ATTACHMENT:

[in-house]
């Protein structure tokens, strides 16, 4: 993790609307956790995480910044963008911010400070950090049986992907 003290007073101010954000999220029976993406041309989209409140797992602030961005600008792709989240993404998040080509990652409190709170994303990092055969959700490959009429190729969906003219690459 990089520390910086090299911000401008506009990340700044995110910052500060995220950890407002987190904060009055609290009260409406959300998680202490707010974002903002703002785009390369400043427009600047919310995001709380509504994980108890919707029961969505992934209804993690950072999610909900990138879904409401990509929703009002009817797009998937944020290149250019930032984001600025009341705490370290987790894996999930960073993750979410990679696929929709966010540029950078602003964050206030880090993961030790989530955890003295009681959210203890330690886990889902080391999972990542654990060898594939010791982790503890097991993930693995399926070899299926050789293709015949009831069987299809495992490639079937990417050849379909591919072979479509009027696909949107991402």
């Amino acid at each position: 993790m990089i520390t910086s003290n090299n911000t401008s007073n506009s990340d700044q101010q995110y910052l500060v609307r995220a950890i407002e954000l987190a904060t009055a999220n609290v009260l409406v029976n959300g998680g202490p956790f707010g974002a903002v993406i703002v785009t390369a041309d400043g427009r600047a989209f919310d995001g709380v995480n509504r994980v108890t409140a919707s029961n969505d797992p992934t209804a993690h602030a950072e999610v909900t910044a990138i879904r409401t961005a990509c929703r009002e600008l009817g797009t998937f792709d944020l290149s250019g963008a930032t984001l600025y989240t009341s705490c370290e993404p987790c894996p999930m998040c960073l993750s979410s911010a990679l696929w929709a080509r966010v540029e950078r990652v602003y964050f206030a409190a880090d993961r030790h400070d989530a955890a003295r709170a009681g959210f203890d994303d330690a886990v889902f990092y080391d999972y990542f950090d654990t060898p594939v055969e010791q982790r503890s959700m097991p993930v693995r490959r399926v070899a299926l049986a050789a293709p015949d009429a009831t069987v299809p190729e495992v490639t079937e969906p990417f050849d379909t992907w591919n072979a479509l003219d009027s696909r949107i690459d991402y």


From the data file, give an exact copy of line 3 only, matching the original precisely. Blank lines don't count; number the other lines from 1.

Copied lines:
């Amino acid at each position: 993790m990089i520390t910086s003290n090299n911000t401008s007073n506009s990340d700044q101010q995110y910052l500060v609307r995220a950890i407002e954000l987190a904060t009055a999220n609290v009260l409406v029976n959300g998680g202490p956790f707010g974002a903002v993406i703002v785009t390369a041309d400043g427009r600047a989209f919310d995001g709380v995480n509504r994980v108890t409140a919707s029961n969505d797992p992934t209804a993690h602030a950072e999610v909900t910044a990138i879904r409401t961005a990509c929703r009002e600008l009817g797009t998937f792709d944020l290149s250019g963008a930032t984001l600025y989240t009341s705490c370290e993404p987790c894996p999930m998040c960073l993750s979410s911010a990679l696929w929709a080509r966010v540029e950078r990652v602003y964050f206030a409190a880090d993961r030790h400070d989530a955890a003295r709170a009681g959210f203890d994303d330690a886990v889902f990092y080391d999972y990542f950090d654990t060898p594939v055969e010791q982790r503890s959700m097991p993930v693995r490959r399926v070899a299926l049986a050789a293709p015949d009429a009831t069987v299809p190729e495992v490639t079937e969906p990417f050849d379909t992907w591919n072979a479509l003219d009027s696909r949107i690459d991402y």